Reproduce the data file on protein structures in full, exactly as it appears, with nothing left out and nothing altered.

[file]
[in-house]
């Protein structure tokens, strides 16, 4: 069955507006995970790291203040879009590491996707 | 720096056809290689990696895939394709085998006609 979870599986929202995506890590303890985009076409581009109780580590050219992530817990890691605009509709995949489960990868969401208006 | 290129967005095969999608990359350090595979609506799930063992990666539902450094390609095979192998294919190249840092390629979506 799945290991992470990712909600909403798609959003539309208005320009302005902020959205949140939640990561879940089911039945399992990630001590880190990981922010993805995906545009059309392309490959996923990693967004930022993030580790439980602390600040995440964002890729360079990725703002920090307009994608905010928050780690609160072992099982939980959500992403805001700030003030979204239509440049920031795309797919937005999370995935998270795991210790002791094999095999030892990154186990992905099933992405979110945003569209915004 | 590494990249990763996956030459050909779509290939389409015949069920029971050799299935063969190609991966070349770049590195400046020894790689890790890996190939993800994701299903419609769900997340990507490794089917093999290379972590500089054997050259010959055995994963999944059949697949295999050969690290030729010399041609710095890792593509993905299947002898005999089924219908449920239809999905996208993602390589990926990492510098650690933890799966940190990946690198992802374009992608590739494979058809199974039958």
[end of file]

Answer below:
[in-house]
């Protein structure tokens, strides 16, 4: 069955507006995970790291203040879009590491996707 | 720096056809290689990696895939394709085998006609 979870599986929202995506890590303890985009076409581009109780580590050219992530817990890691605009509709995949489960990868969401208006 | 290129967005095969999608990359350090595979609506799930063992990666539902450094390609095979192998294919190249840092390629979506 799945290991992470990712909600909403798609959003539309208005320009302005902020959205949140939640990561879940089911039945399992990630001590880190990981922010993805995906545009059309392309490959996923990693967004930022993030580790439980602390600040995440964002890729360079990725703002920090307009994608905010928050780690609160072992099982939980959500992403805001700030003030979204239509440049920031795309797919937005999370995935998270795991210790002791094999095999030892990154186990992905099933992405979110945003569209915004 | 590494990249990763996956030459050909779509290939389409015949069920029971050799299935063969190609991966070349770049590195400046020894790689890790890996190939993800994701299903419609769900997340990507490794089917093999290379972590500089054997050259010959055995994963999944059949697949295999050969690290030729010399041609710095890792593509993905299947002898005999089924219908449920239809999905996208993602390589990926990492510098650690933890799966940190990946690198992802374009992608590739494979058809199974039958």